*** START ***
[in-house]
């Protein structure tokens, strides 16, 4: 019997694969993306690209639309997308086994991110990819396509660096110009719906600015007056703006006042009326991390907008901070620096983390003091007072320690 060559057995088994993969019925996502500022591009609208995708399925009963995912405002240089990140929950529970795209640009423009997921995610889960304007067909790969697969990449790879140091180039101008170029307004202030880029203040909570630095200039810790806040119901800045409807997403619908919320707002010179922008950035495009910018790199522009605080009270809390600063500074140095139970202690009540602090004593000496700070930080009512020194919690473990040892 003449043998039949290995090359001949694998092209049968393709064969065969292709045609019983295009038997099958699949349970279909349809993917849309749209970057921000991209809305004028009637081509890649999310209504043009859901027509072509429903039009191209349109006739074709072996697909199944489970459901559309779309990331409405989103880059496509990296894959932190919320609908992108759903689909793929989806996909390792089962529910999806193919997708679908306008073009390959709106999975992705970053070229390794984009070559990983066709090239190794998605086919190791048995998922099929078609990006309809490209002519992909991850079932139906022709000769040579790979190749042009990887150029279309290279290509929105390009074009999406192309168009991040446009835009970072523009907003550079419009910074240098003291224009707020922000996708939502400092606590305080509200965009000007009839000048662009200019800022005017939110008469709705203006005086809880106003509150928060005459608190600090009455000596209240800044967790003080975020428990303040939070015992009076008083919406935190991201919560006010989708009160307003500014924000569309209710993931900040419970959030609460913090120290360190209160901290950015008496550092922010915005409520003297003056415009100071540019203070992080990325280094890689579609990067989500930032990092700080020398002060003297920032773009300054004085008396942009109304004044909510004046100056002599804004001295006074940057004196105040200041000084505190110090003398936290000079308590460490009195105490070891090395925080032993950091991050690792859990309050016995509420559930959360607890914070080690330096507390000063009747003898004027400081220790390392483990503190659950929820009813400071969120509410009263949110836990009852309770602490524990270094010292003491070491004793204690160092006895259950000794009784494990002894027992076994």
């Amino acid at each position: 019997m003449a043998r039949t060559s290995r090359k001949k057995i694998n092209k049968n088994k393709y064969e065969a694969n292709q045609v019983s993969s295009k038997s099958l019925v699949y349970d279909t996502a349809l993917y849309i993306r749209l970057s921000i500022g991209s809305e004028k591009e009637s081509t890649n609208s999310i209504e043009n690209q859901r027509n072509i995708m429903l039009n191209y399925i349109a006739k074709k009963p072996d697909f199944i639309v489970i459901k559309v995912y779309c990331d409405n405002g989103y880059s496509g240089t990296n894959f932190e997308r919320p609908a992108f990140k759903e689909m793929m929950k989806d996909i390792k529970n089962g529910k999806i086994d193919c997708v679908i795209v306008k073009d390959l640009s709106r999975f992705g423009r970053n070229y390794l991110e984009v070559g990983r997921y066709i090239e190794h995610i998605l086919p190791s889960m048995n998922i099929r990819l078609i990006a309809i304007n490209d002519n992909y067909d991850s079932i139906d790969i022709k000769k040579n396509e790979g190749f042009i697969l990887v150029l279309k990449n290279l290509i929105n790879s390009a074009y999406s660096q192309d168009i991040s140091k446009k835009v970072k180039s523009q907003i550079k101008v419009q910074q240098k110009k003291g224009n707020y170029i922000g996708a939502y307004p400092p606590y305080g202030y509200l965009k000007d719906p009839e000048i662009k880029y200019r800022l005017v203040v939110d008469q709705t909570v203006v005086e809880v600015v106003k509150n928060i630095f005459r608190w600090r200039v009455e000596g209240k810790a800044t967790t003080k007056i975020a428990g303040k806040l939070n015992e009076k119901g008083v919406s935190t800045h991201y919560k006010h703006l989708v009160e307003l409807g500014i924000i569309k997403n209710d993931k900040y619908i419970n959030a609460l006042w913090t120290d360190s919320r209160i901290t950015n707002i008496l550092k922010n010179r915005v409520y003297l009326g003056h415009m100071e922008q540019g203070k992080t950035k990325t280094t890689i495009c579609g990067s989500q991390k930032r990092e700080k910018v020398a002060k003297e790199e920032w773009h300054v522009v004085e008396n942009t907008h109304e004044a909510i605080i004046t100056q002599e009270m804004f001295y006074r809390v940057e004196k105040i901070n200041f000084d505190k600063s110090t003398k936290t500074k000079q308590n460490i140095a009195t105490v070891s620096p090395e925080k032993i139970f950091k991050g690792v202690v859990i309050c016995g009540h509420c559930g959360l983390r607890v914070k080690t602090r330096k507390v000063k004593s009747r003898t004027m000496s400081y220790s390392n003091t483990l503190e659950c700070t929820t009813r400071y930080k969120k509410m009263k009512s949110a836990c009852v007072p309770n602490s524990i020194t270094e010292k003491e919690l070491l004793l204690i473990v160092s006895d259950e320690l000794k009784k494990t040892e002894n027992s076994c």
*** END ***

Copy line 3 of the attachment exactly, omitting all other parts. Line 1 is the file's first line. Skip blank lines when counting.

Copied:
């Amino acid at each position: 019997m003449a043998r039949t060559s290995r090359k001949k057995i694998n092209k049968n088994k393709y064969e065969a694969n292709q045609v019983s993969s295009k038997s099958l019925v699949y349970d279909t996502a349809l993917y849309i993306r749209l970057s921000i500022g991209s809305e004028k591009e009637s081509t890649n609208s999310i209504e043009n690209q859901r027509n072509i995708m429903l039009n191209y399925i349109a006739k074709k009963p072996d697909f199944i639309v489970i459901k559309v995912y779309c990331d409405n405002g989103y880059s496509g240089t990296n894959f932190e997308r919320p609908a992108f990140k759903e689909m793929m929950k989806d996909i390792k529970n089962g529910k999806i086994d193919c997708v679908i795209v306008k073009d390959l640009s709106r999975f992705g423009r970053n070229y390794l991110e984009v070559g990983r997921y066709i090239e190794h995610i998605l086919p190791s889960m048995n998922i099929r990819l078609i990006a309809i304007n490209d002519n992909y067909d991850s079932i139906d790969i022709k000769k040579n396509e790979g190749f042009i697969l990887v150029l279309k990449n290279l290509i929105n790879s390009a074009y999406s660096q192309d168009i991040s140091k446009k835009v970072k180039s523009q907003i550079k101008v419009q910074q240098k110009k003291g224009n707020y170029i922000g996708a939502y307004p400092p606590y305080g202030y509200l965009k000007d719906p009839e000048i662009k880029y200019r800022l005017v203040v939110d008469q709705t909570v203006v005086e809880v600015v106003k509150n928060i630095f005459r608190w600090r200039v009455e000596g209240k810790a800044t967790t003080k007056i975020a428990g303040k806040l939070n015992e009076k119901g008083v919406s935190t800045h991201y919560k006010h703006l989708v009160e307003l409807g500014i924000i569309k997403n209710d993931k900040y619908i419970n959030a609460l006042w913090t120290d360190s919320r209160i901290t950015n707002i008496l550092k922010n010179r915005v409520y003297l009326g003056h415009m100071e922008q540019g203070k992080t950035k990325t280094t890689i495009c579609g990067s989500q991390k930032r990092e700080k910018v020398a002060k003297e790199e920032w773009h300054v522009v004085e008396n942009t907008h109304e004044a909510i605080i004046t100056q002599e009270m804004f001295y006074r809390v940057e004196k105040i901070n200041f000084d505190k600063s110090t003398k936290t500074k000079q308590n460490i140095a009195t105490v070891s620096p090395e925080k032993i139970f950091k991050g690792v202690v859990i309050c016995g009540h509420c559930g959360l983390r607890v914070k080690t602090r330096k507390v000063k004593s009747r003898t004027m000496s400081y220790s390392n003091t483990l503190e659950c700070t929820t009813r400071y930080k969120k509410m009263k009512s949110a836990c009852v007072p309770n602490s524990i020194t270094e010292k003491e919690l070491l004793l204690i473990v160092s006895d259950e320690l000794k009784k494990t040892e002894n027992s076994c």